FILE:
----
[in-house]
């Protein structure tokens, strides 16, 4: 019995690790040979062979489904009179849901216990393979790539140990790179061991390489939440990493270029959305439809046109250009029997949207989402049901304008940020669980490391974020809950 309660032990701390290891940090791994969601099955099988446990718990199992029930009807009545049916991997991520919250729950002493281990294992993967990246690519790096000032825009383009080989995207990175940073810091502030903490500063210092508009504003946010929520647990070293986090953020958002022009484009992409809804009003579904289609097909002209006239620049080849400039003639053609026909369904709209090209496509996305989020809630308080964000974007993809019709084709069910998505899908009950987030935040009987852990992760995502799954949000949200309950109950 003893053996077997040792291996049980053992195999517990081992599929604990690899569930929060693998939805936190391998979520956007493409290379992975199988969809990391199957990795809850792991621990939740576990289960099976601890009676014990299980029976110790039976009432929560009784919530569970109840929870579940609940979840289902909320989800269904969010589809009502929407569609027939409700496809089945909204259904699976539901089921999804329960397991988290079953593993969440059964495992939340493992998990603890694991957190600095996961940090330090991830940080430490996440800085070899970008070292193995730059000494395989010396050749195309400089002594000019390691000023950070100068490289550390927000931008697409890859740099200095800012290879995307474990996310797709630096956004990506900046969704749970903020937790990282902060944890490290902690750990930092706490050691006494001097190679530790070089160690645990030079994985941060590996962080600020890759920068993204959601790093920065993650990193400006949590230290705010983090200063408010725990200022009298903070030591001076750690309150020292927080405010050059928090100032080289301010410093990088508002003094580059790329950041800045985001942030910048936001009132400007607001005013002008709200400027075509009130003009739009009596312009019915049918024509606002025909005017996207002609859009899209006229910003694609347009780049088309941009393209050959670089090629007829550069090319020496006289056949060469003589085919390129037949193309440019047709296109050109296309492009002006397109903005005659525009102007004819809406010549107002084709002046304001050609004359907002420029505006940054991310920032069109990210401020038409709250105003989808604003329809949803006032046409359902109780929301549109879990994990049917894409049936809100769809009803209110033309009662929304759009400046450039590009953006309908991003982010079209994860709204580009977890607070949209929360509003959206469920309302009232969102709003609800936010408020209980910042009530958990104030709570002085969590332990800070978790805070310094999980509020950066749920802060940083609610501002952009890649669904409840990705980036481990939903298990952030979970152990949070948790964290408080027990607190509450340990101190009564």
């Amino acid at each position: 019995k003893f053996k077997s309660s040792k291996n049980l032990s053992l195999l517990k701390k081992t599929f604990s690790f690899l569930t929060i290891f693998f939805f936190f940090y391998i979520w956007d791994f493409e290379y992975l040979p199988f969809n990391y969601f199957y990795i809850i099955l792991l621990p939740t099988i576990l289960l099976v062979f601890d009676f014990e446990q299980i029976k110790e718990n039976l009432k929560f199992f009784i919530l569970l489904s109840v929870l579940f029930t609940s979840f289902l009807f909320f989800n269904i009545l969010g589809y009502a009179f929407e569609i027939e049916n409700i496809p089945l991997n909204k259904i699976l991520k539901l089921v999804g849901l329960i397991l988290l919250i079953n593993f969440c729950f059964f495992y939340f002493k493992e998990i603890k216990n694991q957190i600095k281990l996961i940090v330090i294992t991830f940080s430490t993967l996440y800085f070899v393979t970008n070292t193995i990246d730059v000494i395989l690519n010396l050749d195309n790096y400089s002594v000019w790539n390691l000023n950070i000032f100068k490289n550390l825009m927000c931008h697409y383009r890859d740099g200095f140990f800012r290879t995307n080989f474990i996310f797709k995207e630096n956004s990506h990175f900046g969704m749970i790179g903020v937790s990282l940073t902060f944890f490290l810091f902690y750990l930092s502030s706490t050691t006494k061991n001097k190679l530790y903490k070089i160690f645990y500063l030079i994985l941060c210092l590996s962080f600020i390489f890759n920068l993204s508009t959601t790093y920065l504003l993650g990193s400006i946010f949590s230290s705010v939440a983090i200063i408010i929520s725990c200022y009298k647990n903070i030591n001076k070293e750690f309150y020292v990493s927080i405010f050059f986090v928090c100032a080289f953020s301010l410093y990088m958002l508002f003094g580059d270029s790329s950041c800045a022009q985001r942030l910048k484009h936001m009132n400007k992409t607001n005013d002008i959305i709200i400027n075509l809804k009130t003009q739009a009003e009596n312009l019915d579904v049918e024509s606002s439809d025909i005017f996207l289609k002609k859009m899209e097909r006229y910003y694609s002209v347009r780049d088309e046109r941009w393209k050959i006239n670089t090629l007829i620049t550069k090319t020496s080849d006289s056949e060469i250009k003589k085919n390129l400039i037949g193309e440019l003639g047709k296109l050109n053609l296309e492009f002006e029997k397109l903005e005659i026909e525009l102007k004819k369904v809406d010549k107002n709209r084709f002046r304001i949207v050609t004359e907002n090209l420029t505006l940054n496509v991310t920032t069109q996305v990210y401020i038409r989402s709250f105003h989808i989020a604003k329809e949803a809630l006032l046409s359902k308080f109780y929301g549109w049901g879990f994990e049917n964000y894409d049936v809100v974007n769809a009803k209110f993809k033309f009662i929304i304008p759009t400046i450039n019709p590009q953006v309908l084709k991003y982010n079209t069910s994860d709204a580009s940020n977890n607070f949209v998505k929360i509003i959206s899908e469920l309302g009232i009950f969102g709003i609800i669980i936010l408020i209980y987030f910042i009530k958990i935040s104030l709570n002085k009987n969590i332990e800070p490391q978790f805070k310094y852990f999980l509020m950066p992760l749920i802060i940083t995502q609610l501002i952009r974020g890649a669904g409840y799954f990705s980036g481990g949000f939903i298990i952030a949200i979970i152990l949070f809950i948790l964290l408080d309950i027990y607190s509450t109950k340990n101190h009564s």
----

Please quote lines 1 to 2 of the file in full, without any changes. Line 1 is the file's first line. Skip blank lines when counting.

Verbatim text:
[in-house]
């Protein structure tokens, strides 16, 4: 019995690790040979062979489904009179849901216990393979790539140990790179061991390489939440990493270029959305439809046109250009029997949207989402049901304008940020669980490391974020809950 309660032990701390290891940090791994969601099955099988446990718990199992029930009807009545049916991997991520919250729950002493281990294992993967990246690519790096000032825009383009080989995207990175940073810091502030903490500063210092508009504003946010929520647990070293986090953020958002022009484009992409809804009003579904289609097909002209006239620049080849400039003639053609026909369904709209090209496509996305989020809630308080964000974007993809019709084709069910998505899908009950987030935040009987852990992760995502799954949000949200309950109950 003893053996077997040792291996049980053992195999517990081992599929604990690899569930929060693998939805936190391998979520956007493409290379992975199988969809990391199957990795809850792991621990939740576990289960099976601890009676014990299980029976110790039976009432929560009784919530569970109840929870579940609940979840289902909320989800269904969010589809009502929407569609027939409700496809089945909204259904699976539901089921999804329960397991988290079953593993969440059964495992939340493992998990603890694991957190600095996961940090330090991830940080430490996440800085070899970008070292193995730059000494395989010396050749195309400089002594000019390691000023950070100068490289550390927000931008697409890859740099200095800012290879995307474990996310797709630096956004990506900046969704749970903020937790990282902060944890490290902690750990930092706490050691006494001097190679530790070089160690645990030079994985941060590996962080600020890759920068993204959601790093920065993650990193400006949590230290705010983090200063408010725990200022009298903070030591001076750690309150020292927080405010050059928090100032080289301010410093990088508002003094580059790329950041800045985001942030910048936001009132400007607001005013002008709200400027075509009130003009739009009596312009019915049918024509606002025909005017996207002609859009899209006229910003694609347009780049088309941009393209050959670089090629007829550069090319020496006289056949060469003589085919390129037949193309440019047709296109050109296309492009002006397109903005005659525009102007004819809406010549107002084709002046304001050609004359907002420029505006940054991310920032069109990210401020038409709250105003989808604003329809949803006032046409359902109780929301549109879990994990049917894409049936809100769809009803209110033309009662929304759009400046450039590009953006309908991003982010079209994860709204580009977890607070949209929360509003959206469920309302009232969102709003609800936010408020209980910042009530958990104030709570002085969590332990800070978790805070310094999980509020950066749920802060940083609610501002952009890649669904409840990705980036481990939903298990952030979970152990949070948790964290408080027990607190509450340990101190009564």